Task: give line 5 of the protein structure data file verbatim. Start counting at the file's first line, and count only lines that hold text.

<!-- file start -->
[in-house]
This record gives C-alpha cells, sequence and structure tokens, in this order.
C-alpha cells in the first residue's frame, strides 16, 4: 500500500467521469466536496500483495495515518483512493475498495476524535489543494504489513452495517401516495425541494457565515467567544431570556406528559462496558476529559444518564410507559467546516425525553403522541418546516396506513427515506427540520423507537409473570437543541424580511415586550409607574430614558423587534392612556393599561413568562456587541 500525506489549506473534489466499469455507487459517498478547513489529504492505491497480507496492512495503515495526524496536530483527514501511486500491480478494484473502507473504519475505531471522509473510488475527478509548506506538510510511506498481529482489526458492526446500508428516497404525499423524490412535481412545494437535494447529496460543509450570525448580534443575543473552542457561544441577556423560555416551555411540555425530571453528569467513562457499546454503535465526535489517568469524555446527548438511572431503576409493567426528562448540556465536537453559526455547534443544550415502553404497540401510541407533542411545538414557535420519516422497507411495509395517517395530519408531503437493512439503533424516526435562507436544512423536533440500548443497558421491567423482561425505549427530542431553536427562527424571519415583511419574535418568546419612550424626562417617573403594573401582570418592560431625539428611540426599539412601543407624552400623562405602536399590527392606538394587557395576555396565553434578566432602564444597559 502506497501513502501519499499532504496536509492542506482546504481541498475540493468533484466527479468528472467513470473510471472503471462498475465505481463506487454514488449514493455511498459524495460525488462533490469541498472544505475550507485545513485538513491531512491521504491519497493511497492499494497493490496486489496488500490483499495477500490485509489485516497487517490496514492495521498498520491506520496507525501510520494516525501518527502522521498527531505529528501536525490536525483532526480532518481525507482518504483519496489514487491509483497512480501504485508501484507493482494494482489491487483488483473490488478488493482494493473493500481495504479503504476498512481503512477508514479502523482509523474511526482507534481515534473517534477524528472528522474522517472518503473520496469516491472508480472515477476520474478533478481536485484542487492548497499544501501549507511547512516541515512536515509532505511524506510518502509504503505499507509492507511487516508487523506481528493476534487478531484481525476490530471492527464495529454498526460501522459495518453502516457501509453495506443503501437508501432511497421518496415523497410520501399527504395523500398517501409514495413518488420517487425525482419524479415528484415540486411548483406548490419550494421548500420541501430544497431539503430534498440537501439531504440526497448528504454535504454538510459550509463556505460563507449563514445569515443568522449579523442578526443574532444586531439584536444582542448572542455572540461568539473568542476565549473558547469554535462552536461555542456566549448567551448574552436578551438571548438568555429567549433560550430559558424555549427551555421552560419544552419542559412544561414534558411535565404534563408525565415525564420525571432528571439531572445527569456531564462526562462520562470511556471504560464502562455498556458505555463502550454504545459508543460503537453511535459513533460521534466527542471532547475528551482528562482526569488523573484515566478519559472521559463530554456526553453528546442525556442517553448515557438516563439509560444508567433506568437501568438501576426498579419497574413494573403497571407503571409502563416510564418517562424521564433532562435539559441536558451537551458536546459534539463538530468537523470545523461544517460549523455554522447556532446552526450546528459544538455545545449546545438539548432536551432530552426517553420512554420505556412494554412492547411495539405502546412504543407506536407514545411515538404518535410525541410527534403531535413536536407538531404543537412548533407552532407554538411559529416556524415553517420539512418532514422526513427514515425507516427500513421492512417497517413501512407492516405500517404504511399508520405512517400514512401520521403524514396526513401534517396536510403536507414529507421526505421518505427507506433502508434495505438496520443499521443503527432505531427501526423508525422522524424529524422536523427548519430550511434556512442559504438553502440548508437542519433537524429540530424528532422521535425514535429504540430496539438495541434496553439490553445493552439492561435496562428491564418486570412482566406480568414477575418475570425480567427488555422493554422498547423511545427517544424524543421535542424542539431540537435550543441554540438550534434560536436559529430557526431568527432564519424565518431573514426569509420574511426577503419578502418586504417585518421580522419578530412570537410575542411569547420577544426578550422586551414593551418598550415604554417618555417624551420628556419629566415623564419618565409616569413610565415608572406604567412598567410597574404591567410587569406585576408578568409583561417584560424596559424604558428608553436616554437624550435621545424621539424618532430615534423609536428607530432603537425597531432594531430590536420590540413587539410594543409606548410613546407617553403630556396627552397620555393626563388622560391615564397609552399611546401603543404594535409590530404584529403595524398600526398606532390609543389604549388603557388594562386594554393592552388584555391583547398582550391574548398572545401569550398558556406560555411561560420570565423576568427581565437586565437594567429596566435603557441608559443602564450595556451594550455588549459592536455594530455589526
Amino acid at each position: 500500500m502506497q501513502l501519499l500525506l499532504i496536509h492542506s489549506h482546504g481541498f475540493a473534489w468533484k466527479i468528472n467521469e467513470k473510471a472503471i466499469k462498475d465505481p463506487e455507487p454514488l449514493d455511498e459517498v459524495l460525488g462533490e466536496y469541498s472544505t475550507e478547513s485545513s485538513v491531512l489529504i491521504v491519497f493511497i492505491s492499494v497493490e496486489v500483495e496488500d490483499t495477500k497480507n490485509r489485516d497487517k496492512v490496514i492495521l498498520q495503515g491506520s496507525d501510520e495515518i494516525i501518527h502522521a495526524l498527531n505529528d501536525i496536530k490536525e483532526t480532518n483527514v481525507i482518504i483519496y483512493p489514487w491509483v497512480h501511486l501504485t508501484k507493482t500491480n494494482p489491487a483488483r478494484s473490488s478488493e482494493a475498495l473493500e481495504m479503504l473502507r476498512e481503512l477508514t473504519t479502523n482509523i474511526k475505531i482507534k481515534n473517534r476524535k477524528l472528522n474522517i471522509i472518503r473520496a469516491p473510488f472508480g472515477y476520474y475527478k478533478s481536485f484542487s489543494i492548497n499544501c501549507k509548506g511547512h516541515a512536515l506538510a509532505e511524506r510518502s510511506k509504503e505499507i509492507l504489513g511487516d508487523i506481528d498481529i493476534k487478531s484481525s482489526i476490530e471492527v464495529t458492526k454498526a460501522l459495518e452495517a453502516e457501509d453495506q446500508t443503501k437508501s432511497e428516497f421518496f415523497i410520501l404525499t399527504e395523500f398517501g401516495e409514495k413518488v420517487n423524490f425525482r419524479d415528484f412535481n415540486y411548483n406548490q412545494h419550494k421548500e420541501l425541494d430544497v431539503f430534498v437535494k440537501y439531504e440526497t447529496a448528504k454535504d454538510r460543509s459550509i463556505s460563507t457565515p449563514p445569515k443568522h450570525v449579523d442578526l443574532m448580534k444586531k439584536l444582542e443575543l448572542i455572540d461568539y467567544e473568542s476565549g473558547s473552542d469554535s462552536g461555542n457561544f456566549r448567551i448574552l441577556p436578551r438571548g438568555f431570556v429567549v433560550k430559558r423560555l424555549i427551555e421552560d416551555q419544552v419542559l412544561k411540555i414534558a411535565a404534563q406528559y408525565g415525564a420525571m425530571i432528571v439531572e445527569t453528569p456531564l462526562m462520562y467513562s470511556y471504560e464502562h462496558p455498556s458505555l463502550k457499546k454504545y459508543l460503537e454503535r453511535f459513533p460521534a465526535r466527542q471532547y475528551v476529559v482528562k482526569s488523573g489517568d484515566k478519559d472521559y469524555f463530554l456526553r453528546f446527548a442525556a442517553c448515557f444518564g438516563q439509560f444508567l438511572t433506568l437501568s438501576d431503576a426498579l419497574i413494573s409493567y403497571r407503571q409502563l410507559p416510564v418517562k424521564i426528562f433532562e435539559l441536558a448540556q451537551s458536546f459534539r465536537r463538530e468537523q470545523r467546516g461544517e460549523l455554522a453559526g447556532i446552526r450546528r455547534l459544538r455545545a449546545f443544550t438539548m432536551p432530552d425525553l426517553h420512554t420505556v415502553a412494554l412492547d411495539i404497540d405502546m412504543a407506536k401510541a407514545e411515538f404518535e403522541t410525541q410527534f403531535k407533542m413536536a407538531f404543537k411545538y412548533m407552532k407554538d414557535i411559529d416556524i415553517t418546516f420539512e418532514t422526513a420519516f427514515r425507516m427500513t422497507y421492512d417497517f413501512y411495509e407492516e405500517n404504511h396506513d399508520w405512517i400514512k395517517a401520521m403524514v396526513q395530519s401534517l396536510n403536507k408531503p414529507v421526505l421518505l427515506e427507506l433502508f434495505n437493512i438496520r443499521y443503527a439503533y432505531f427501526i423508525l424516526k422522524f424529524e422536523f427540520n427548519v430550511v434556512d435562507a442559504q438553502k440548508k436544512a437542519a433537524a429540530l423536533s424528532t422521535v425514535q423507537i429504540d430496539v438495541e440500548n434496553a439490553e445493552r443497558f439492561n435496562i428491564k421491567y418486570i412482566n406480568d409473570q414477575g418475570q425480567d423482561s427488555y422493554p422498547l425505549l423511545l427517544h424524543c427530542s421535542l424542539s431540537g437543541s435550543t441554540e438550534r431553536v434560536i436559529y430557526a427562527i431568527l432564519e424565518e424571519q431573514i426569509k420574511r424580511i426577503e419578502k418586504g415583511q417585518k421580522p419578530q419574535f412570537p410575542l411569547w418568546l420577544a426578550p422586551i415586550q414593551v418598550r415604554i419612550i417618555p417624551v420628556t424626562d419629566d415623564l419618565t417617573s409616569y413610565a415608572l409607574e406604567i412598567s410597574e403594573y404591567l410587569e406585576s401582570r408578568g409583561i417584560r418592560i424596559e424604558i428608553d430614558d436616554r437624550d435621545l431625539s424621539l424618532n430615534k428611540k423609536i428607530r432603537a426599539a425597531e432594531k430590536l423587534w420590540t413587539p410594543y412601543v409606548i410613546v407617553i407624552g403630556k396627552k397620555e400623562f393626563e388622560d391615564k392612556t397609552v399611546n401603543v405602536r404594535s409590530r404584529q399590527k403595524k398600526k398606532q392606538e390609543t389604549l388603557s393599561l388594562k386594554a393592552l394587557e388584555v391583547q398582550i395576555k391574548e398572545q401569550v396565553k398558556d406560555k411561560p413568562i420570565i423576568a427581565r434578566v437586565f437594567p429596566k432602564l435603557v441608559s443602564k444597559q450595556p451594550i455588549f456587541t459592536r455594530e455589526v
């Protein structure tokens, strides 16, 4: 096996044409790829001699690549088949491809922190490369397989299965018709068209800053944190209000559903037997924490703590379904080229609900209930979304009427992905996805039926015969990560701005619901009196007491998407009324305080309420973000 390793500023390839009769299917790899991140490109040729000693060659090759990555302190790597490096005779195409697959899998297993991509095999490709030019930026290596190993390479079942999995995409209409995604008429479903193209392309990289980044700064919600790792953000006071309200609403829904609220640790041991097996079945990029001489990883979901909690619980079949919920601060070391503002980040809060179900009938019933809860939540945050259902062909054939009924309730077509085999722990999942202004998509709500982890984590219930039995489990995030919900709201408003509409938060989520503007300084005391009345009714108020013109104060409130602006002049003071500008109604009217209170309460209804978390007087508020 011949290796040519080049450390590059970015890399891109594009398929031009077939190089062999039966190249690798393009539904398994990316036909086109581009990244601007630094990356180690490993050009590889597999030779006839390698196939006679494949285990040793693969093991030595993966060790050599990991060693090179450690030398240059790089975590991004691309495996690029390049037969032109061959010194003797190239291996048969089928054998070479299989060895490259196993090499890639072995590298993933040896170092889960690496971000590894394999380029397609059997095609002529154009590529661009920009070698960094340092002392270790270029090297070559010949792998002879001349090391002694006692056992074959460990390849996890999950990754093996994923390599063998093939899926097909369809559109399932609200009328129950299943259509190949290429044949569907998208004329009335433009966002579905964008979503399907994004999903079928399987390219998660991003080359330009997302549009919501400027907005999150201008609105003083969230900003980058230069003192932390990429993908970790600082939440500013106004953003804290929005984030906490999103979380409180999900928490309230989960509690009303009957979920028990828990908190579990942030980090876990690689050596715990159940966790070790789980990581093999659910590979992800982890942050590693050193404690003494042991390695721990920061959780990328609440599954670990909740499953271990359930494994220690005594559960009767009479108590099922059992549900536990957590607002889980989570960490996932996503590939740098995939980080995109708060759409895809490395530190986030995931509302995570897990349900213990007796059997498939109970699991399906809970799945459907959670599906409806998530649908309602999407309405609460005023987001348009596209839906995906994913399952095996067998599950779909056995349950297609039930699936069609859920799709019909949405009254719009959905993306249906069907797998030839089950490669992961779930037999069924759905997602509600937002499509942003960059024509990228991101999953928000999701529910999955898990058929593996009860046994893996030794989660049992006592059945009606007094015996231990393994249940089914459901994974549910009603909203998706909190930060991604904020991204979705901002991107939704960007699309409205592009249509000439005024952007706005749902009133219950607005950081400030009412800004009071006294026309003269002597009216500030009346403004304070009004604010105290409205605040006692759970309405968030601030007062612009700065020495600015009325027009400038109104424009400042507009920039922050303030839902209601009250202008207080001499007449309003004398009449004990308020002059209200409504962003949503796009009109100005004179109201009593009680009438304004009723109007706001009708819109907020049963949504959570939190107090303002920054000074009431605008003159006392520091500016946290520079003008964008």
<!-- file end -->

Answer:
């Protein structure tokens, strides 16, 4: 096996044409790829001699690549088949491809922190490369397989299965018709068209800053944190209000559903037997924490703590379904080229609900209930979304009427992905996805039926015969990560701005619901009196007491998407009324305080309420973000 390793500023390839009769299917790899991140490109040729000693060659090759990555302190790597490096005779195409697959899998297993991509095999490709030019930026290596190993390479079942999995995409209409995604008429479903193209392309990289980044700064919600790792953000006071309200609403829904609220640790041991097996079945990029001489990883979901909690619980079949919920601060070391503002980040809060179900009938019933809860939540945050259902062909054939009924309730077509085999722990999942202004998509709500982890984590219930039995489990995030919900709201408003509409938060989520503007300084005391009345009714108020013109104060409130602006002049003071500008109604009217209170309460209804978390007087508020 011949290796040519080049450390590059970015890399891109594009398929031009077939190089062999039966190249690798393009539904398994990316036909086109581009990244601007630094990356180690490993050009590889597999030779006839390698196939006679494949285990040793693969093991030595993966060790050599990991060693090179450690030398240059790089975590991004691309495996690029390049037969032109061959010194003797190239291996048969089928054998070479299989060895490259196993090499890639072995590298993933040896170092889960690496971000590894394999380029397609059997095609002529154009590529661009920009070698960094340092002392270790270029090297070559010949792998002879001349090391002694006692056992074959460990390849996890999950990754093996994923390599063998093939899926097909369809559109399932609200009328129950299943259509190949290429044949569907998208004329009335433009966002579905964008979503399907994004999903079928399987390219998660991003080359330009997302549009919501400027907005999150201008609105003083969230900003980058230069003192932390990429993908970790600082939440500013106004953003804290929005984030906490999103979380409180999900928490309230989960509690009303009957979920028990828990908190579990942030980090876990690689050596715990159940966790070790789980990581093999659910590979992800982890942050590693050193404690003494042991390695721990920061959780990328609440599954670990909740499953271990359930494994220690005594559960009767009479108590099922059992549900536990957590607002889980989570960490996932996503590939740098995939980080995109708060759409895809490395530190986030995931509302995570897990349900213990007796059997498939109970699991399906809970799945459907959670599906409806998530649908309602999407309405609460005023987001348009596209839906995906994913399952095996067998599950779909056995349950297609039930699936069609859920799709019909949405009254719009959905993306249906069907797998030839089950490669992961779930037999069924759905997602509600937002499509942003960059024509990228991101999953928000999701529910999955898990058929593996009860046994893996030794989660049992006592059945009606007094015996231990393994249940089914459901994974549910009603909203998706909190930060991604904020991204979705901002991107939704960007699309409205592009249509000439005024952007706005749902009133219950607005950081400030009412800004009071006294026309003269002597009216500030009346403004304070009004604010105290409205605040006692759970309405968030601030007062612009700065020495600015009325027009400038109104424009400042507009920039922050303030839902209601009250202008207080001499007449309003004398009449004990308020002059209200409504962003949503796009009109100005004179109201009593009680009438304004009723109007706001009708819109907020049963949504959570939190107090303002920054000074009431605008003159006392520091500016946290520079003008964008």